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Katrina Aid: Radio Algiers

This image was lost some time after publication, but you can still view it here.
This image was lost some time after publication, but you can still view it here.

Joel Johnson — First, I apologize for my lack of updates. I've been holding off because I've been too busy to blog and because I wanted to have something cool to show you guys before I took the time to write. Fortunately, I think this is pretty cool.


Some volunteers came down with a low-power FM station, a hundred feet of coax, and a makeshift antenna. What they didn't have was a tower. I was going to strap a pole onto the chimney of the house we're staying in, but another volunteer named Jackie said she was pretty handy with a Skill saw and would be happy to rig something together.

About 8 hours later, we lofted this home-built antenna tower onto the top of the roof and begin broadcasting 94.5 FM, a station the radio operators are calling 'The Battle for Algiers' (which has a political connotation that I have not had the time to grok).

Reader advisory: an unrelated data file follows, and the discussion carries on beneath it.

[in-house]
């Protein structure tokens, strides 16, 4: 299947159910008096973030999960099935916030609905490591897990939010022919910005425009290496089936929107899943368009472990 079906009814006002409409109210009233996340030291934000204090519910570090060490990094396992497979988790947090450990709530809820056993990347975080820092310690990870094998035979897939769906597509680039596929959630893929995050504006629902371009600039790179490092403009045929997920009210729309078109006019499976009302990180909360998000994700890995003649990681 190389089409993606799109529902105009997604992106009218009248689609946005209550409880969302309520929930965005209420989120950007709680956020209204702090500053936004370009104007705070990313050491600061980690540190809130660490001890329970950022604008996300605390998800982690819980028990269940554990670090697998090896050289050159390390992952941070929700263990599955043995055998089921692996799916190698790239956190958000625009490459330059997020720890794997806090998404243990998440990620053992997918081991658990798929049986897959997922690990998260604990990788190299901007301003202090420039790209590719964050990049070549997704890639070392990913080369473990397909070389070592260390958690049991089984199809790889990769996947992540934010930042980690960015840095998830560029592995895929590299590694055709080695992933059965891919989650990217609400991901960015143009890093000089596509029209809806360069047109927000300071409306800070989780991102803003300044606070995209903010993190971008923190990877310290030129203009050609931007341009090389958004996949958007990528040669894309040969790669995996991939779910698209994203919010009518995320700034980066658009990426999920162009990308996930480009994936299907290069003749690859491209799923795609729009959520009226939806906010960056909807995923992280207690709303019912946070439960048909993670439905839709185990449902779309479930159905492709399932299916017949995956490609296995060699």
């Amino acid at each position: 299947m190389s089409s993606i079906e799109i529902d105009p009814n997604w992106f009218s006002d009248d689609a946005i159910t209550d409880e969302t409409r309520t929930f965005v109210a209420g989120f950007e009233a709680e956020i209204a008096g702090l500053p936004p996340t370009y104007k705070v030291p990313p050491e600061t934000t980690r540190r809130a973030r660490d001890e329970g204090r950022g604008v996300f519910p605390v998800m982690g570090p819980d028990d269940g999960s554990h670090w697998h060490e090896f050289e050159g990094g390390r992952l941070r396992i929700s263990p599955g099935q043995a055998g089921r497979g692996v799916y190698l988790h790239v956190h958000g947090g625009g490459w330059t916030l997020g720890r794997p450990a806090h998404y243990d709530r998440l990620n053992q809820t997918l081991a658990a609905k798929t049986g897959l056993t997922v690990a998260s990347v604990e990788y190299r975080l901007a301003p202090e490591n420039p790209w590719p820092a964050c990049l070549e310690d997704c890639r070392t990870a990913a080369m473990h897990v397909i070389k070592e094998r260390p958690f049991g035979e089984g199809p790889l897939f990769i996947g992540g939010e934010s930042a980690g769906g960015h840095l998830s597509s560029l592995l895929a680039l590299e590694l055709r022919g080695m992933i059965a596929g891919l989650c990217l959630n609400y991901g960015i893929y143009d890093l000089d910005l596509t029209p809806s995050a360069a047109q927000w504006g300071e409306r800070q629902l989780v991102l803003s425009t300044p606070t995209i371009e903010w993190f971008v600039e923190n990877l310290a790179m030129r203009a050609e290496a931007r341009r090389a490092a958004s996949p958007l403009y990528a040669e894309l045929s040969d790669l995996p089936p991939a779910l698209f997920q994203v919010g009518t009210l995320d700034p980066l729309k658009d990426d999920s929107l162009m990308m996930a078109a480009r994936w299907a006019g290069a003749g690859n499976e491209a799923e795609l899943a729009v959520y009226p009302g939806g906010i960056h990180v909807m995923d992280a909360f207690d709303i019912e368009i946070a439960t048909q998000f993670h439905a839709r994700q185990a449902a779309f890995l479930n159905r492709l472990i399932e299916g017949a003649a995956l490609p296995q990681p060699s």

After the sun set, I walked a little ways down the street (but not too far, because of the curfew), listening to scratchy, mono sounds of John Coltrane beaming our from an community radio tower built from the salvaged lumber of destroyed homes. With the helicopters overhead, it felt like a lull in an 1960's American war in our own streets that never happened.

Legally, the radio operators are pretty sure that under a State of Emergency, the FCC allows low-power stations to operate. I've been asking them to verify this in a way that we can refer to when the Natl. Guard or police inevitably come knocking on their door, but if you are a radio operator familiar with the FCC emergency guidelines for LPFM, please feel free to send me an email at with an relevant information I can pass on to these folks.

Picture by Bradley Stuart, Creative Commons, non-commerical.

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